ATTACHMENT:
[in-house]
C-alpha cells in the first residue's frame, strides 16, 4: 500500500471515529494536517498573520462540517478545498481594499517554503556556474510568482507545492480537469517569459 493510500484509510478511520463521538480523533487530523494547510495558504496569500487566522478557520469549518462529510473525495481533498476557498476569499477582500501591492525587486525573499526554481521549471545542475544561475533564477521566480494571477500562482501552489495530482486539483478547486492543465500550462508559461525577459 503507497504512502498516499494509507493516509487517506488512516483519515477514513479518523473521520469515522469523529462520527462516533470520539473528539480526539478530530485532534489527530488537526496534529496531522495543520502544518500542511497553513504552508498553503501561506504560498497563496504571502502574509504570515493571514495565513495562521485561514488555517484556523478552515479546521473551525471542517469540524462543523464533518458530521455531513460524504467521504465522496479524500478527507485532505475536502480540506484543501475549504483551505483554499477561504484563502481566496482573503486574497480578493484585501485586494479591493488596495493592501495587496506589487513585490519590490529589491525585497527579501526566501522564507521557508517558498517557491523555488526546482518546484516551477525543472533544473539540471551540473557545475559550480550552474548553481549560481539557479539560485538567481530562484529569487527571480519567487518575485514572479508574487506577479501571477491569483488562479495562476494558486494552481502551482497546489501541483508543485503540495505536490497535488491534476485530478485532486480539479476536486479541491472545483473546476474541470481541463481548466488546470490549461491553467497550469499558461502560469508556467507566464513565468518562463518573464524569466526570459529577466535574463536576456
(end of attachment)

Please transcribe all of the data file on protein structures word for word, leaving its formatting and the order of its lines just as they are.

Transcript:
[in-house]
C-alpha cells in the first residue's frame, strides 16, 4: 500500500471515529494536517498573520462540517478545498481594499517554503556556474510568482507545492480537469517569459 493510500484509510478511520463521538480523533487530523494547510495558504496569500487566522478557520469549518462529510473525495481533498476557498476569499477582500501591492525587486525573499526554481521549471545542475544561475533564477521566480494571477500562482501552489495530482486539483478547486492543465500550462508559461525577459 503507497504512502498516499494509507493516509487517506488512516483519515477514513479518523473521520469515522469523529462520527462516533470520539473528539480526539478530530485532534489527530488537526496534529496531522495543520502544518500542511497553513504552508498553503501561506504560498497563496504571502502574509504570515493571514495565513495562521485561514488555517484556523478552515479546521473551525471542517469540524462543523464533518458530521455531513460524504467521504465522496479524500478527507485532505475536502480540506484543501475549504483551505483554499477561504484563502481566496482573503486574497480578493484585501485586494479591493488596495493592501495587496506589487513585490519590490529589491525585497527579501526566501522564507521557508517558498517557491523555488526546482518546484516551477525543472533544473539540471551540473557545475559550480550552474548553481549560481539557479539560485538567481530562484529569487527571480519567487518575485514572479508574487506577479501571477491569483488562479495562476494558486494552481502551482497546489501541483508543485503540495505536490497535488491534476485530478485532486480539479476536486479541491472545483473546476474541470481541463481548466488546470490549461491553467497550469499558461502560469508556467507566464513565468518562463518573464524569466526570459529577466535574463536576456